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Sunday, 12 November 2017

7 years on... Real world natural muscle gains

I've been training consistently for about 8 years now and have made tonnes of mistakes along the way. Mostly it was trying to gain too fast and just getting fat.

I have a naturally small frame and generally weighed about 9 stone my whole adult life - see my early post.

Once I got rid of the fat, I was down to 110 lb (7 stone 12!). Since then, I've gone to the gym more than 1000 times.

I just updated my bodyweight graph, which I've kept since ~2008:

As you can see, it's been a very mixed journey! I let myself get much too fat, hoping that I could build muscle faster that way. I got better as I went along and I think I've got it nailed these last couple of years.

If I take out all the "noise" of the fat periods, and just take my low (lean) points, I get this:

I've gained 20 lb (18%) of my starting (lean) weight in 7 years. 12 lb of that was in the first two years. The last 5 years has been much slower. 

If you're heavier / bigger than me, I expect a similar % would be expected - maybe more if you're larger framed / high testosterone.

e.g. a typical 11 stone lean guy might gain 17 lb in the first two years, putting him at about 12.5 stone, then another 10 lb over the next 5 years, ending up at about 13 stone.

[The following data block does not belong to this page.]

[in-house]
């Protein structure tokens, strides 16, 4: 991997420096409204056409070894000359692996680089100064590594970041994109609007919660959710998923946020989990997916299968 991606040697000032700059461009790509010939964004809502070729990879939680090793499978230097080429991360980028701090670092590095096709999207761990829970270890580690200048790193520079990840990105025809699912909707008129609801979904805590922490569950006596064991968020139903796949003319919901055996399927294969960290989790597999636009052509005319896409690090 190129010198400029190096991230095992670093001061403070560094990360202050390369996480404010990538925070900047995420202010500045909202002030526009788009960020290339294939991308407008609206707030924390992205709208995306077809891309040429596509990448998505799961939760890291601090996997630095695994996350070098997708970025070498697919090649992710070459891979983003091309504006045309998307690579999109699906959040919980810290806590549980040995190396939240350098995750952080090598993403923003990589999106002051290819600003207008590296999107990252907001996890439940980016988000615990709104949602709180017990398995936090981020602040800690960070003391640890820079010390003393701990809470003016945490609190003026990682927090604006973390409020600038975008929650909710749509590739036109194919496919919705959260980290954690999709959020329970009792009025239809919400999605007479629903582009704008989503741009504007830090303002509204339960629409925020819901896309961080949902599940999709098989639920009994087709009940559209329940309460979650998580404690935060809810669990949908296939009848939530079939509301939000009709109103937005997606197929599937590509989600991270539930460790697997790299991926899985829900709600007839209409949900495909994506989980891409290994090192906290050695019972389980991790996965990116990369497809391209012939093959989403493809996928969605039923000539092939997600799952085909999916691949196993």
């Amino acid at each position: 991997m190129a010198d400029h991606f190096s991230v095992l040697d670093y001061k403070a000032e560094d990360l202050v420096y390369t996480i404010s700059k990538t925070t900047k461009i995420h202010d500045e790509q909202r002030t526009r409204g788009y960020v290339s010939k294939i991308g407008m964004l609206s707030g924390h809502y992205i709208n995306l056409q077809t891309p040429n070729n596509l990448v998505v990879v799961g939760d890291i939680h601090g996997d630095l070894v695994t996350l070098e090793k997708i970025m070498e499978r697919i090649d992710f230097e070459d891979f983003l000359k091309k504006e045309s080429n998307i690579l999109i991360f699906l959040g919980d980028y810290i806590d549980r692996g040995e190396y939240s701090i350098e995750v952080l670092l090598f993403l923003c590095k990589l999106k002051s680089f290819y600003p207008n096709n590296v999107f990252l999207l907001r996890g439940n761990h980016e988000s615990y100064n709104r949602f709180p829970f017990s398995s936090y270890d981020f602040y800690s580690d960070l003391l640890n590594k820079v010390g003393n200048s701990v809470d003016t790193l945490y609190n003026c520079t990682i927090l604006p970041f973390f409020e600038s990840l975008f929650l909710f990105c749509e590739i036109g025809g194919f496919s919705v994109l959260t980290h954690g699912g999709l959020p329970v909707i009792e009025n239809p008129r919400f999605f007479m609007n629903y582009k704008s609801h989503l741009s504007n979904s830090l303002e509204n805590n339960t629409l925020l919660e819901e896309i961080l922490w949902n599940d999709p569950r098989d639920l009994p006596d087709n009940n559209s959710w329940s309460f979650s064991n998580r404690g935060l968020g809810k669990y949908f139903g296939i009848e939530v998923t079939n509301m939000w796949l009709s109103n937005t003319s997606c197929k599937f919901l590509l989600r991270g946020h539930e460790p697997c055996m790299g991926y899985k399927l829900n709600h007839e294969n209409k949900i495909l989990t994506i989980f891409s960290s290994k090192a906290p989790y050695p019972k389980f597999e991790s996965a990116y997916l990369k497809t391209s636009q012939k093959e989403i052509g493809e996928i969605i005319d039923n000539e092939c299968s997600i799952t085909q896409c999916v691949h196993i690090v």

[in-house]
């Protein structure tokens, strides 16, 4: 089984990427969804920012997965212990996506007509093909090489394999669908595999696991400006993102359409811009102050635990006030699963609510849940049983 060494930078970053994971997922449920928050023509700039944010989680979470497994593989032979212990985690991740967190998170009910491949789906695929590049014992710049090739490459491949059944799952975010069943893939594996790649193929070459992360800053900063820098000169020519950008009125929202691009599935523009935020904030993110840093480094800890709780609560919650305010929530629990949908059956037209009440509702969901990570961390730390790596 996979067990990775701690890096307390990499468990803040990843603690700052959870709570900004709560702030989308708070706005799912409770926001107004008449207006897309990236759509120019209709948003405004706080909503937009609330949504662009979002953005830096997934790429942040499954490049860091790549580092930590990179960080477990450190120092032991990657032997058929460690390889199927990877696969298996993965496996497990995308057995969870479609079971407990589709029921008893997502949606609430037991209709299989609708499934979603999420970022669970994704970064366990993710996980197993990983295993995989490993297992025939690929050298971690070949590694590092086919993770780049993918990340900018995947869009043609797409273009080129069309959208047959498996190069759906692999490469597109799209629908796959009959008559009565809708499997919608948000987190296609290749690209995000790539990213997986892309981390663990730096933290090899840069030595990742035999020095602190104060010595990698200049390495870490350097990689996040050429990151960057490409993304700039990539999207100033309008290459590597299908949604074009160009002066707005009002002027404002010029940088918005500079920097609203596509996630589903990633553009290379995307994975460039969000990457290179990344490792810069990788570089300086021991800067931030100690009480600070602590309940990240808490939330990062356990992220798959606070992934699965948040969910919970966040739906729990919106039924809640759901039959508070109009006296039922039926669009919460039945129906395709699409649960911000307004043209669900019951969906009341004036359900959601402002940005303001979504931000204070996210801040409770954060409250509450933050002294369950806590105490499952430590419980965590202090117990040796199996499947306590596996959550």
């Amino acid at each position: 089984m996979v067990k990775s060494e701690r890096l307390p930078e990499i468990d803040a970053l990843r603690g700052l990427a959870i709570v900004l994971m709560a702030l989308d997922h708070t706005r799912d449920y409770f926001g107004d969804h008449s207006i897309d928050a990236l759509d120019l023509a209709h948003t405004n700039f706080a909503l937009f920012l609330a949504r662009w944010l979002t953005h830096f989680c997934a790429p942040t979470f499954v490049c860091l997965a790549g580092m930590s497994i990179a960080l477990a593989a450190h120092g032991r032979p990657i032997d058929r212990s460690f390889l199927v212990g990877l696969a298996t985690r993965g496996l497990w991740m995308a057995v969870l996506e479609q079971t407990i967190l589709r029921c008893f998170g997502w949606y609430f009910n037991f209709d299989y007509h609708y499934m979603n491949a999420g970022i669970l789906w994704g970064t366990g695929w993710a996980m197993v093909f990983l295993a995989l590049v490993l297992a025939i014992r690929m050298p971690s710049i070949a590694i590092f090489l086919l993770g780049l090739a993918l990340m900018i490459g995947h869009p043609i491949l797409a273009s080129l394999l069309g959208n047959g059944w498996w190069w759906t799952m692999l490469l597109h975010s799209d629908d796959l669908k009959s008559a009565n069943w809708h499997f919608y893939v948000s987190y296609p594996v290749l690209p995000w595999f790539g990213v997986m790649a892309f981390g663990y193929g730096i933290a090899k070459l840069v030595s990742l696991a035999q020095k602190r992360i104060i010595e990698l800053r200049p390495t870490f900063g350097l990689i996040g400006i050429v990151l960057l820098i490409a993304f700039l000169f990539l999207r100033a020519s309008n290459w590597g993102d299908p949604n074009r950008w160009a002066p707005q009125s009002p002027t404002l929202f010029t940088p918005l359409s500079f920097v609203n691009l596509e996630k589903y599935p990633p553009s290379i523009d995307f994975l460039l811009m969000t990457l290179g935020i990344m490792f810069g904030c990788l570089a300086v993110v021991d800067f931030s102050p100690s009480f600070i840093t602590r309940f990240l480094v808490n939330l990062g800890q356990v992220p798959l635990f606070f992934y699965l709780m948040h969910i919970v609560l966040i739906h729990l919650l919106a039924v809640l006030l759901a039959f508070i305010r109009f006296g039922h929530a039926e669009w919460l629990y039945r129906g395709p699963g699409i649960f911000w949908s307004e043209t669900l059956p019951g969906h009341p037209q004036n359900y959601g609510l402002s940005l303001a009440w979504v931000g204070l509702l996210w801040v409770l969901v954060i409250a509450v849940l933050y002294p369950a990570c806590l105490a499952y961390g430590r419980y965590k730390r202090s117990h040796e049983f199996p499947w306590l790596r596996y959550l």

Bear in mind also that, if you're like me, you have a typical 9-5 job to hold down, plus the usual stresses / interruptions that take their toll on diet / rest / sleep / training.

I think this represents a great example of what can be realistically achieved naturally. (I have been tempted with steroids, but decided never to take them as I want to see what I can achieve with the cards I've been dealt).

They say "TTIUWP", so I might get some progress pics up soon...

Wednesday, 20 September 2017

Still haven't bought a house...

OK, so I'm still here busy squirrelling away more than 30% of my take-home pay and using a low-cost global index tracker (this is a change to previous posts, where I preferred separate regional indices, but the principle is the same) and a low-cost broker.

I've been looking at houses and calculating how much I would save by buying rather than renting. It turns out that it would roughly halve my costs (i.e. 100% of my rental payments are currently "wasted", whereas about 50% of the monthly costs of ownership would be "wasted" - i.e. interest repayment, property tax, property maintenance etc. using typical figures and current interest rates.)

Sounds like a no-brainer, right?

The thing that makes me worried, a little like the picture of this blog post, is that last point.

Interest rates.

I know that we're not living in a "normal" interest rate environment right now, but I have ~25 years to pay off a mortgage. It's very likely (guaranteed?) that those repayments are going to go up, as pointed out in a recent article.

What to do?

For the moment, I'm happy to wait and see what happens. My overriding hunch is that the piper will need to be paid (i.e. we've been living beyond our means in the developed world since at least the 80s and those debts will have to paid back), which means that interest rates will go up (or, similarly, that inflation will go up, but wages won't) and that demographics will kick in (alluded to in an earlier post).

Only the benefit of hindsight will tell...